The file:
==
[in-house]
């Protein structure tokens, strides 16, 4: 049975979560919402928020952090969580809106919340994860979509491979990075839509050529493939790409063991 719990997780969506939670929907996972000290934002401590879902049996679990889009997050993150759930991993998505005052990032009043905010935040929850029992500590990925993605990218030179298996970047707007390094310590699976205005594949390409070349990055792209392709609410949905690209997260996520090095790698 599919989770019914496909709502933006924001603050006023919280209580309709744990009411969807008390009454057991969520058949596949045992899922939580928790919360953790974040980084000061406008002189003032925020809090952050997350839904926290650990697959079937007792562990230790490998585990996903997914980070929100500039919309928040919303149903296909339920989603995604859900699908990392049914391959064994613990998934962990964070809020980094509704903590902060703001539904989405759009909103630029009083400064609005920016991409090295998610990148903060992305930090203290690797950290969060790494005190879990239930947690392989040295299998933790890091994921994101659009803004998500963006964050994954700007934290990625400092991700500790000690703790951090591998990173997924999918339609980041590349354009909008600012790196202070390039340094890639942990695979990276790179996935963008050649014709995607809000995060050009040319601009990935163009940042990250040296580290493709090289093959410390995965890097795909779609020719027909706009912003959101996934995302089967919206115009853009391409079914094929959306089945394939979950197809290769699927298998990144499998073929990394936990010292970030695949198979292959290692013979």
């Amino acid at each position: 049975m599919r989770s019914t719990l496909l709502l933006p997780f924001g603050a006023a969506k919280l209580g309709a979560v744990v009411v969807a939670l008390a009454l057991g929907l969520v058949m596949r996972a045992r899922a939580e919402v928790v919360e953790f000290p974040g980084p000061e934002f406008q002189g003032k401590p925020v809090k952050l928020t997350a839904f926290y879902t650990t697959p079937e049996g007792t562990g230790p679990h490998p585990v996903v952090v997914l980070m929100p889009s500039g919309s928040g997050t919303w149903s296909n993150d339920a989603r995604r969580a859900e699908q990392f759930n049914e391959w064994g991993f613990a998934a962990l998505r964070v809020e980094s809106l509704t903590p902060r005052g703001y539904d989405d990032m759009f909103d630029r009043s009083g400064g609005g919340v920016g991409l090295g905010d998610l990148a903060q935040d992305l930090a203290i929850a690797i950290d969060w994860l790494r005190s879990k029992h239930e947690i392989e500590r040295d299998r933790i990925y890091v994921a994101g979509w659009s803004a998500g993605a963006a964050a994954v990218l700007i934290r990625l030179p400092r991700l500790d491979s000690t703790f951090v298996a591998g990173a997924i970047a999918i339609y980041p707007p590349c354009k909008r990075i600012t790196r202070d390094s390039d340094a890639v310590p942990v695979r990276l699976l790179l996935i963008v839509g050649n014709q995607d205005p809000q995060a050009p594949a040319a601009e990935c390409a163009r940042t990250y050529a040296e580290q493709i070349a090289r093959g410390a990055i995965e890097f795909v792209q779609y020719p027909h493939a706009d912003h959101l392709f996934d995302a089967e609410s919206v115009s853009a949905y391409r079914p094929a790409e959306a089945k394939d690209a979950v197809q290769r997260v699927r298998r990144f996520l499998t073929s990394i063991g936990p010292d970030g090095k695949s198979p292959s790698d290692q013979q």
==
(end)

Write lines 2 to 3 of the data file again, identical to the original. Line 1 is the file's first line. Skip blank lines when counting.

């Protein structure tokens, strides 16, 4: 049975979560919402928020952090969580809106919340994860979509491979990075839509050529493939790409063991 719990997780969506939670929907996972000290934002401590879902049996679990889009997050993150759930991993998505005052990032009043905010935040929850029992500590990925993605990218030179298996970047707007390094310590699976205005594949390409070349990055792209392709609410949905690209997260996520090095790698 599919989770019914496909709502933006924001603050006023919280209580309709744990009411969807008390009454057991969520058949596949045992899922939580928790919360953790974040980084000061406008002189003032925020809090952050997350839904926290650990697959079937007792562990230790490998585990996903997914980070929100500039919309928040919303149903296909339920989603995604859900699908990392049914391959064994613990998934962990964070809020980094509704903590902060703001539904989405759009909103630029009083400064609005920016991409090295998610990148903060992305930090203290690797950290969060790494005190879990239930947690392989040295299998933790890091994921994101659009803004998500963006964050994954700007934290990625400092991700500790000690703790951090591998990173997924999918339609980041590349354009909008600012790196202070390039340094890639942990695979990276790179996935963008050649014709995607809000995060050009040319601009990935163009940042990250040296580290493709090289093959410390995965890097795909779609020719027909706009912003959101996934995302089967919206115009853009391409079914094929959306089945394939979950197809290769699927298998990144499998073929990394936990010292970030695949198979292959290692013979």
């Amino acid at each position: 049975m599919r989770s019914t719990l496909l709502l933006p997780f924001g603050a006023a969506k919280l209580g309709a979560v744990v009411v969807a939670l008390a009454l057991g929907l969520v058949m596949r996972a045992r899922a939580e919402v928790v919360e953790f000290p974040g980084p000061e934002f406008q002189g003032k401590p925020v809090k952050l928020t997350a839904f926290y879902t650990t697959p079937e049996g007792t562990g230790p679990h490998p585990v996903v952090v997914l980070m929100p889009s500039g919309s928040g997050t919303w149903s296909n993150d339920a989603r995604r969580a859900e699908q990392f759930n049914e391959w064994g991993f613990a998934a962990l998505r964070v809020e980094s809106l509704t903590p902060r005052g703001y539904d989405d990032m759009f909103d630029r009043s009083g400064g609005g919340v920016g991409l090295g905010d998610l990148a903060q935040d992305l930090a203290i929850a690797i950290d969060w994860l790494r005190s879990k029992h239930e947690i392989e500590r040295d299998r933790i990925y890091v994921a994101g979509w659009s803004a998500g993605a963006a964050a994954v990218l700007i934290r990625l030179p400092r991700l500790d491979s000690t703790f951090v298996a591998g990173a997924i970047a999918i339609y980041p707007p590349c354009k909008r990075i600012t790196r202070d390094s390039d340094a890639v310590p942990v695979r990276l699976l790179l996935i963008v839509g050649n014709q995607d205005p809000q995060a050009p594949a040319a601009e990935c390409a163009r940042t990250y050529a040296e580290q493709i070349a090289r093959g410390a990055i995965e890097f795909v792209q779609y020719p027909h493939a706009d912003h959101l392709f996934d995302a089967e609410s919206v115009s853009a949905y391409r079914p094929a790409e959306a089945k394939d690209a979950v197809q290769r997260v699927r298998r990144f996520l499998t073929s990394i063991g936990p010292d970030g090095k695949s198979p292959s790698d290692q013979q």